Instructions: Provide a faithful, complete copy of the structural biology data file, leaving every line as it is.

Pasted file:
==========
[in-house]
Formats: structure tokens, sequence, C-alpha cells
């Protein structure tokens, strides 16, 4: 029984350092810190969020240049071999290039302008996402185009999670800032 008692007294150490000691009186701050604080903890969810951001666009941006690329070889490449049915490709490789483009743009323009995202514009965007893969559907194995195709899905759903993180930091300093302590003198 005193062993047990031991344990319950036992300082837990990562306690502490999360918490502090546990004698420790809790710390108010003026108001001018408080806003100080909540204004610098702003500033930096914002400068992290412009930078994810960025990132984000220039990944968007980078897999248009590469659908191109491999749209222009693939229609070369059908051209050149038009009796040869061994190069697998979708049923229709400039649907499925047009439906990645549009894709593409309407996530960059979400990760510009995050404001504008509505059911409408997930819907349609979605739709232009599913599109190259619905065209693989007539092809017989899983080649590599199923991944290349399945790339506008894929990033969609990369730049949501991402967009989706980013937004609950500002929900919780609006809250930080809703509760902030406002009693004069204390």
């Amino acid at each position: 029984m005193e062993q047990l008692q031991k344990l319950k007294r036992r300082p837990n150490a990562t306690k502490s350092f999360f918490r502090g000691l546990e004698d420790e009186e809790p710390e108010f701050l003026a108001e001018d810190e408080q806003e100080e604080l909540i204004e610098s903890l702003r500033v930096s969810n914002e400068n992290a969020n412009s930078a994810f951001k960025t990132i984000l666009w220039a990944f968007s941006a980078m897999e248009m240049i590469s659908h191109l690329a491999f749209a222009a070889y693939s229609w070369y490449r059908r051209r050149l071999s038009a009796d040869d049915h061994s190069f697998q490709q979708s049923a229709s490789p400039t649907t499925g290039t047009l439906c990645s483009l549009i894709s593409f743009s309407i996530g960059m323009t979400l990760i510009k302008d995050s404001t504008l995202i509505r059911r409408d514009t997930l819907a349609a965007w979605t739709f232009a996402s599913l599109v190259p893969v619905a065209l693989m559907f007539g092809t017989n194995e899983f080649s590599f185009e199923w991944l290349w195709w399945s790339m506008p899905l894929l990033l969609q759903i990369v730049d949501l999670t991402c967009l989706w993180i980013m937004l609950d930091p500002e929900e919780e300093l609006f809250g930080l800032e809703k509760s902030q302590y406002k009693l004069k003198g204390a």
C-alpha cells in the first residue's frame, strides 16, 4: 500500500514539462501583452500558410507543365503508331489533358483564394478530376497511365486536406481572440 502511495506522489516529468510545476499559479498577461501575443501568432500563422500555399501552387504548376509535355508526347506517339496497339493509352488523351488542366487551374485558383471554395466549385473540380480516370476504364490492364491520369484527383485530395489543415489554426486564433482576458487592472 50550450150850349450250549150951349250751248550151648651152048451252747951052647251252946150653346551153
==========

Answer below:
[in-house]
Formats: structure tokens, sequence, C-alpha cells
């Protein structure tokens, strides 16, 4: 029984350092810190969020240049071999290039302008996402185009999670800032 008692007294150490000691009186701050604080903890969810951001666009941006690329070889490449049915490709490789483009743009323009995202514009965007893969559907194995195709899905759903993180930091300093302590003198 005193062993047990031991344990319950036992300082837990990562306690502490999360918490502090546990004698420790809790710390108010003026108001001018408080806003100080909540204004610098702003500033930096914002400068992290412009930078994810960025990132984000220039990944968007980078897999248009590469659908191109491999749209222009693939229609070369059908051209050149038009009796040869061994190069697998979708049923229709400039649907499925047009439906990645549009894709593409309407996530960059979400990760510009995050404001504008509505059911409408997930819907349609979605739709232009599913599109190259619905065209693989007539092809017989899983080649590599199923991944290349399945790339506008894929990033969609990369730049949501991402967009989706980013937004609950500002929900919780609006809250930080809703509760902030406002009693004069204390």
């Amino acid at each position: 029984m005193e062993q047990l008692q031991k344990l319950k007294r036992r300082p837990n150490a990562t306690k502490s350092f999360f918490r502090g000691l546990e004698d420790e009186e809790p710390e108010f701050l003026a108001e001018d810190e408080q806003e100080e604080l909540i204004e610098s903890l702003r500033v930096s969810n914002e400068n992290a969020n412009s930078a994810f951001k960025t990132i984000l666009w220039a990944f968007s941006a980078m897999e248009m240049i590469s659908h191109l690329a491999f749209a222009a070889y693939s229609w070369y490449r059908r051209r050149l071999s038009a009796d040869d049915h061994s190069f697998q490709q979708s049923a229709s490789p400039t649907t499925g290039t047009l439906c990645s483009l549009i894709s593409f743009s309407i996530g960059m323009t979400l990760i510009k302008d995050s404001t504008l995202i509505r059911r409408d514009t997930l819907a349609a965007w979605t739709f232009a996402s599913l599109v190259p893969v619905a065209l693989m559907f007539g092809t017989n194995e899983f080649s590599f185009e199923w991944l290349w195709w399945s790339m506008p899905l894929l990033l969609q759903i990369v730049d949501l999670t991402c967009l989706w993180i980013m937004l609950d930091p500002e929900e919780e300093l609006f809250g930080l800032e809703k509760s902030q302590y406002k009693l004069k003198g204390a």
C-alpha cells in the first residue's frame, strides 16, 4: 500500500514539462501583452500558410507543365503508331489533358483564394478530376497511365486536406481572440 502511495506522489516529468510545476499559479498577461501575443501568432500563422500555399501552387504548376509535355508526347506517339496497339493509352488523351488542366487551374485558383471554395466549385473540380480516370476504364490492364491520369484527383485530395489543415489554426486564433482576458487592472 50550450150850349450250549150951349250751248550151648651152048451252747951052647251252946150653346551153